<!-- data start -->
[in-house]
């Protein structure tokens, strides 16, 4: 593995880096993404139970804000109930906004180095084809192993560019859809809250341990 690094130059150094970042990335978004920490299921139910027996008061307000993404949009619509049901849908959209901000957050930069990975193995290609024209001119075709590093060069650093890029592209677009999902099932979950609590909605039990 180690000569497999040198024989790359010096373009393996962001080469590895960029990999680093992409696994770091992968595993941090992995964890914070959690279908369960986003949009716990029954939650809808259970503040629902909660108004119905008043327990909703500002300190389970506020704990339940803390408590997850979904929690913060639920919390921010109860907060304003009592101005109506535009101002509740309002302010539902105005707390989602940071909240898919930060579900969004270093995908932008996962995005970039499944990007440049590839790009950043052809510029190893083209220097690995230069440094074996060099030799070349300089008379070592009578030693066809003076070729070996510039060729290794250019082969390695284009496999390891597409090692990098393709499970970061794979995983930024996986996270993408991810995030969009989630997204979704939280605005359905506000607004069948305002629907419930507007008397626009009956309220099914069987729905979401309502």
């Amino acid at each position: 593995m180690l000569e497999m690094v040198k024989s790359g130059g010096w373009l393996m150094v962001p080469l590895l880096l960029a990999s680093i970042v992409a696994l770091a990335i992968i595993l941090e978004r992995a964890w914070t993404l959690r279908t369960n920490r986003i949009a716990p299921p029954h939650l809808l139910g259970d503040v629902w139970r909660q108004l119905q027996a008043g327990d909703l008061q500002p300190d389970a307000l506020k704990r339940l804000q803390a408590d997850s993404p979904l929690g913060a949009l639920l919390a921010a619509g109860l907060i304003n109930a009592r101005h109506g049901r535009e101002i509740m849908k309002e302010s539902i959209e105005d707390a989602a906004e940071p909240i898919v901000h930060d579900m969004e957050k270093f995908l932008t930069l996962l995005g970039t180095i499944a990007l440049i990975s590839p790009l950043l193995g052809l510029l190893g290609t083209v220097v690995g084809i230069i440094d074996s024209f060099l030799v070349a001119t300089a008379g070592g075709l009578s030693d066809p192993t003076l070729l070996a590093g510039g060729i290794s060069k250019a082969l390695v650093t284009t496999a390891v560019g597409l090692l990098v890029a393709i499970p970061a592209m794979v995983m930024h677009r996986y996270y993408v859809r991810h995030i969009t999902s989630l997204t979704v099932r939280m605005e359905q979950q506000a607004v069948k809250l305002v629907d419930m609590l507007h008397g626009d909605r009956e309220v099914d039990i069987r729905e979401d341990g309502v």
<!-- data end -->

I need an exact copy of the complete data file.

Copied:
[in-house]
């Protein structure tokens, strides 16, 4: 593995880096993404139970804000109930906004180095084809192993560019859809809250341990 690094130059150094970042990335978004920490299921139910027996008061307000993404949009619509049901849908959209901000957050930069990975193995290609024209001119075709590093060069650093890029592209677009999902099932979950609590909605039990 180690000569497999040198024989790359010096373009393996962001080469590895960029990999680093992409696994770091992968595993941090992995964890914070959690279908369960986003949009716990029954939650809808259970503040629902909660108004119905008043327990909703500002300190389970506020704990339940803390408590997850979904929690913060639920919390921010109860907060304003009592101005109506535009101002509740309002302010539902105005707390989602940071909240898919930060579900969004270093995908932008996962995005970039499944990007440049590839790009950043052809510029190893083209220097690995230069440094074996060099030799070349300089008379070592009578030693066809003076070729070996510039060729290794250019082969390695284009496999390891597409090692990098393709499970970061794979995983930024996986996270993408991810995030969009989630997204979704939280605005359905506000607004069948305002629907419930507007008397626009009956309220099914069987729905979401309502």
């Amino acid at each position: 593995m180690l000569e497999m690094v040198k024989s790359g130059g010096w373009l393996m150094v962001p080469l590895l880096l960029a990999s680093i970042v992409a696994l770091a990335i992968i595993l941090e978004r992995a964890w914070t993404l959690r279908t369960n920490r986003i949009a716990p299921p029954h939650l809808l139910g259970d503040v629902w139970r909660q108004l119905q027996a008043g327990d909703l008061q500002p300190d389970a307000l506020k704990r339940l804000q803390a408590d997850s993404p979904l929690g913060a949009l639920l919390a921010a619509g109860l907060i304003n109930a009592r101005h109506g049901r535009e101002i509740m849908k309002e302010s539902i959209e105005d707390a989602a906004e940071p909240i898919v901000h930060d579900m969004e957050k270093f995908l932008t930069l996962l995005g970039t180095i499944a990007l440049i990975s590839p790009l950043l193995g052809l510029l190893g290609t083209v220097v690995g084809i230069i440094d074996s024209f060099l030799v070349a001119t300089a008379g070592g075709l009578s030693d066809p192993t003076l070729l070996a590093g510039g060729i290794s060069k250019a082969l390695v650093t284009t496999a390891v560019g597409l090692l990098v890029a393709i499970p970061a592209m794979v995983m930024h677009r996986y996270y993408v859809r991810h995030i969009t999902s989630l997204t979704v099932r939280m605005e359905q979950q506000a607004v069948k809250l305002v629907d419930m609590l507007h008397g626009d909605r009956e309220v099914d039990i069987r729905e979401d341990g309502v």